Stanford Scientists Identify Relative Risk of 25 Cancer Associated Genes

Stanford Scientists Identify Relative Risk of 25 Cancer Associated Genes

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Highlights:
  • Numerous genes have been identified to increase the risk of cancer; however, not everyone who has the mutation develops cancer.
  • The relative risk of 25 cancer genes identified by Stanford scientists will help in determining individual risk of developing cancer among individuals who carry the gene mutation.
  • Risk assessment can be used to provide personalized care for high-risk patients and to determine the type of care.
Genome wide association studies were used to identify gene mutations that are known to increase the risk of cancer. However, patients who find out that they have the mutation may not want to know that they have an increased risk of cancer. Moreover, it is difficult to identify which patient will actually develop the disease condition, which raises the anxiety level of individuals and affects their ability to choose their treatment. A research team from Stanford University School of Medicine along with Fox Chase Center studied 95,561 women to help interpret the results of genetic testing.
Stanford Scientists Identify Relative Risk of 25 Cancer Associated Genes

Interpreting the Genetic Test Results

The scientists involved in the study analyzed the family history, genetic test results and the presence of disease among the study participants who underwent genetic testing. The genetic tests were conducted to identify the presence of 25 mutations that are found to lead to the development of breast and ovarian cancer. Some of the study participants had cancer while others did not.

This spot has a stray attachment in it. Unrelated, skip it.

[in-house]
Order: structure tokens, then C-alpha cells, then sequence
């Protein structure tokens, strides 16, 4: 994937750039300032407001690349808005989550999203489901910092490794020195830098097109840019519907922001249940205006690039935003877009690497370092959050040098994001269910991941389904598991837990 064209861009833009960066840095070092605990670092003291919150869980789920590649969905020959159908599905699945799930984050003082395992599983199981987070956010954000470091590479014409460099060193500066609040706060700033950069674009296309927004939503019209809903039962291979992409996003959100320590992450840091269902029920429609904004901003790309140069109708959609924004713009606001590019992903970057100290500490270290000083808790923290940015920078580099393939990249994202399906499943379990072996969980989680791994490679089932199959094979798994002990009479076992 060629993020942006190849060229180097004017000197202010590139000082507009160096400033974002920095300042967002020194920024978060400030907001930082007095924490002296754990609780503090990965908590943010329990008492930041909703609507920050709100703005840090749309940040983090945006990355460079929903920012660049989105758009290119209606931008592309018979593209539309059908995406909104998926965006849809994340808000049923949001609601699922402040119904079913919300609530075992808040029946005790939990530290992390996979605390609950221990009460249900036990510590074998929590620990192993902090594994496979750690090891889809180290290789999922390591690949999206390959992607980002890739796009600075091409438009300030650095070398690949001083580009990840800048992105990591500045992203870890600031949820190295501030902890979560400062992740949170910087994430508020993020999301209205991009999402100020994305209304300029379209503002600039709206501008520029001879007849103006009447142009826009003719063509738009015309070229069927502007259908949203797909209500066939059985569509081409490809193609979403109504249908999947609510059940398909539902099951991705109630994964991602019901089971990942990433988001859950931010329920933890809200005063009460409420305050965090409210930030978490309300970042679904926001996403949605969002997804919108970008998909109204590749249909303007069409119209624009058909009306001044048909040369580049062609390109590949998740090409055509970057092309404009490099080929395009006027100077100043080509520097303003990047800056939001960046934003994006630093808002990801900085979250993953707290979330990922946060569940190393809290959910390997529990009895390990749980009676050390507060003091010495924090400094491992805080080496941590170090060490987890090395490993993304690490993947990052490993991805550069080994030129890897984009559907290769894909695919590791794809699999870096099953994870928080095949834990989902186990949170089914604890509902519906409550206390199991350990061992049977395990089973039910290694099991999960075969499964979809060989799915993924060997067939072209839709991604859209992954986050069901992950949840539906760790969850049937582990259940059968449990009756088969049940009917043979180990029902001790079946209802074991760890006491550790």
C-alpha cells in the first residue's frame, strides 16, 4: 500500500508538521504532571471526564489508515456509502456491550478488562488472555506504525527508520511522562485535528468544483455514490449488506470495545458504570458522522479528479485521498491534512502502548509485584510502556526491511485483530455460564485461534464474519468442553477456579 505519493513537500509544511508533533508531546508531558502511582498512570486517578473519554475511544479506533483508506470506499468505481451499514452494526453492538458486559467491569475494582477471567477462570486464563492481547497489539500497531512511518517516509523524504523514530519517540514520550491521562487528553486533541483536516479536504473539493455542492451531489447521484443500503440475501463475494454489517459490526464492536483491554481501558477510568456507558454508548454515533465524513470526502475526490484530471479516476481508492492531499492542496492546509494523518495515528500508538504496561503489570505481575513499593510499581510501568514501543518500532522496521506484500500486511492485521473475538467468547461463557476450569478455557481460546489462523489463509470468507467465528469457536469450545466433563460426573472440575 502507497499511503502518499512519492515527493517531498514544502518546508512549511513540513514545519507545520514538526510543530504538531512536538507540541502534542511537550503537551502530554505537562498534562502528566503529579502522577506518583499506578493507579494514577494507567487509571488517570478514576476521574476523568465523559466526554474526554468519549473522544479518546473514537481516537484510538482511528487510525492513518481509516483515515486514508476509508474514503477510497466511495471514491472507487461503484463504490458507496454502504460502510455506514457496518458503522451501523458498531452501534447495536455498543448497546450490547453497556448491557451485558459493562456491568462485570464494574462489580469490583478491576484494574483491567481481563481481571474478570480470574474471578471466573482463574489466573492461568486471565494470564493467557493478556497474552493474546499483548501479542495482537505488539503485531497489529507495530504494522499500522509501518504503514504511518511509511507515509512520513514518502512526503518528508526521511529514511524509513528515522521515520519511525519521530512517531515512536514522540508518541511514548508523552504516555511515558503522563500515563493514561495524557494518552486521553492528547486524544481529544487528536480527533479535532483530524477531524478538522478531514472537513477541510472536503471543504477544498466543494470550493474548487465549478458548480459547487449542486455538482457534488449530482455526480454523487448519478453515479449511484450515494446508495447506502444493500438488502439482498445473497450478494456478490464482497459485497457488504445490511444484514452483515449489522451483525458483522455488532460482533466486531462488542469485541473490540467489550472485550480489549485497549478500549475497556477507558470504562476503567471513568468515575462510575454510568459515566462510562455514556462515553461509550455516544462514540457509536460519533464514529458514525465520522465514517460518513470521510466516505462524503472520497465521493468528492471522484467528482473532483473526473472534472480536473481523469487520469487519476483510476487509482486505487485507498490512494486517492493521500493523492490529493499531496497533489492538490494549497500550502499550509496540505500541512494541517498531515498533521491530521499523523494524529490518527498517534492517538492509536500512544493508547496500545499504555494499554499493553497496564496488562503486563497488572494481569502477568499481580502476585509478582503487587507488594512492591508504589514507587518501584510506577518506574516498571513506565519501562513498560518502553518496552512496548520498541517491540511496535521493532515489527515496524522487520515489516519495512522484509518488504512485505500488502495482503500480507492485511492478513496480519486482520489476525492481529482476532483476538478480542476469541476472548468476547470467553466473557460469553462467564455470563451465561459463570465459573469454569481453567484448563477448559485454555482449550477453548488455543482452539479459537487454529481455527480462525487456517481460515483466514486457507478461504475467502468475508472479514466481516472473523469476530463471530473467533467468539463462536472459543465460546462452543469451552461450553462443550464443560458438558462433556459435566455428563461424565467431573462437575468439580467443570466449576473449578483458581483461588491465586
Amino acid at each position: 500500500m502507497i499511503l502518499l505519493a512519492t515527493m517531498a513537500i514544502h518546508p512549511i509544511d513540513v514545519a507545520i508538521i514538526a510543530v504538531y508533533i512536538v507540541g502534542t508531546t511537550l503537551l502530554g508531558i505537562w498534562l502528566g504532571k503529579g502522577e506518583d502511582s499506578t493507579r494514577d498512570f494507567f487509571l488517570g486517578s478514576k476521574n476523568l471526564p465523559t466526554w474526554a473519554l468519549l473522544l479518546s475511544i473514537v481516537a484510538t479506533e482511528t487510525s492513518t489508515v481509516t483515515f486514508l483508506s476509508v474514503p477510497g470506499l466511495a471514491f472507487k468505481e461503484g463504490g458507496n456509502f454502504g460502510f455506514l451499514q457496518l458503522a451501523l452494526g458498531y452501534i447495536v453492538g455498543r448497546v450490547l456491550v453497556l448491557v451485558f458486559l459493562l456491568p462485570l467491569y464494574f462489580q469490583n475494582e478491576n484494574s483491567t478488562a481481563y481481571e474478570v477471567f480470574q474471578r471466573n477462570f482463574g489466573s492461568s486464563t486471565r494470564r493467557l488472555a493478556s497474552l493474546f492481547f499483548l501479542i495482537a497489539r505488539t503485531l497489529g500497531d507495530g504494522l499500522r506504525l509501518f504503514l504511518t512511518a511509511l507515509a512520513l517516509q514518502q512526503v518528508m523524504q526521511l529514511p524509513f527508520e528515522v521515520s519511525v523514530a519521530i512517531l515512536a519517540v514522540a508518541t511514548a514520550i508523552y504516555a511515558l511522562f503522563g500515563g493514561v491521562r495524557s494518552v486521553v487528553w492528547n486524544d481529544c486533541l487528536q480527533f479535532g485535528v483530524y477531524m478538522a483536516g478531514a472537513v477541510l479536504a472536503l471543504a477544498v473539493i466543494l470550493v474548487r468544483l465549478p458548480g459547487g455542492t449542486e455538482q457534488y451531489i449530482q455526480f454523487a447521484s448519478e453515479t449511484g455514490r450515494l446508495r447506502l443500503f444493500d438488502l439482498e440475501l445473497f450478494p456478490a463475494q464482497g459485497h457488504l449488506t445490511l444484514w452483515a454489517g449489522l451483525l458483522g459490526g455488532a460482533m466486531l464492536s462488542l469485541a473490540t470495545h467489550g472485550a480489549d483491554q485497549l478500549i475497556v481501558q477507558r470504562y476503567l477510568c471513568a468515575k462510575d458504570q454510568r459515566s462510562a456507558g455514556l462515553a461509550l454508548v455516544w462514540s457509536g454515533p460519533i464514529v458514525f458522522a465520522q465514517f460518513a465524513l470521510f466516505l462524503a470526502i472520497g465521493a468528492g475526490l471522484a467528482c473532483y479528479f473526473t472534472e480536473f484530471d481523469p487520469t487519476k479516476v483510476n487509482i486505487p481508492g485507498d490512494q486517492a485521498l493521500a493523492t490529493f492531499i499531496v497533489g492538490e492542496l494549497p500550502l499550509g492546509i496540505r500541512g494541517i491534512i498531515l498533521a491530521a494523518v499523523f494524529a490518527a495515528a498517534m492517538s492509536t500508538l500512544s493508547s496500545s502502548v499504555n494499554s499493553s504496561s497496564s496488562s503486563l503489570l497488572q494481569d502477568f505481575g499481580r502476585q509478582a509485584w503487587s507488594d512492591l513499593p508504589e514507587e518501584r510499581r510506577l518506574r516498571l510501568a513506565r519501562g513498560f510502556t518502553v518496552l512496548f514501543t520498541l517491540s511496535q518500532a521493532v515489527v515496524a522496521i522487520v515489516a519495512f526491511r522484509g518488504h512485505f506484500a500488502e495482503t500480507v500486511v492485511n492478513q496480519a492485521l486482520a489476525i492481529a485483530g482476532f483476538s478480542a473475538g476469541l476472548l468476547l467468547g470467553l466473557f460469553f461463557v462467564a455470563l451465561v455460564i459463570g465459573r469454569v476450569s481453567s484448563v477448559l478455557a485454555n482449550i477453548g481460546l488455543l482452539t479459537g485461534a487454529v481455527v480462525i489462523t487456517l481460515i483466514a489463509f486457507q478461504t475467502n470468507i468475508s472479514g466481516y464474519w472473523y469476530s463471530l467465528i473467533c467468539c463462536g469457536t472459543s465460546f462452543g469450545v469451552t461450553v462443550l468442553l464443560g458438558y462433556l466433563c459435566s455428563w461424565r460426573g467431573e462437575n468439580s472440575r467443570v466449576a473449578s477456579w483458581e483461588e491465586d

The study found that
  • 7% of the women carried a minimum of one of the mutations
Extent of Risk

This study was aimed at
  • Providing the degree of risk which will help women and their physicians assess the risk of cancer.
  • Preventing confusion regarding the prospect of developing cancer.
  • Providing clarity to regulatory bodies like the American Cancer Society who recommend when further tests should be taken, or how frequently.
Dr. Allison Kurian, Stanford University's associate professor of medicine and of health research and policy, and the lead author of the study, said that the results could be used to personalize risk estimation as well as to tailor make recommendations for preventive care. The insight gained into the development of cancer will help patients as well as physicians cope better with care.

Cancer Management Based On Risk

Cancer management is a combination of various therapeutic strategies that include chemotherapy, radiation therapy as well as hormone treatment. An example stated by Dr. Kurian was that women at high risk would prefer mastectomy while women at low risk would prefer frequent intensive screening procedures like breast magnetic resonance imaging.

Relevance of a Mutation

Genetic testing is now accessible for many women and, most often, women are tested for a number of gene variations or mutations that are known to increase the risk for cancer. However, there is little understanding about the exact effect of these gene variations.

Certain well-known genes like BRCA1 and BRCA2 are known to increase the risk of cancer, while there are numerous other genes that have been implicated in the condition but have not yet been substantiated with large scale studies to understand the extent of their risk.

Testing 25 Cancer Associated Mutations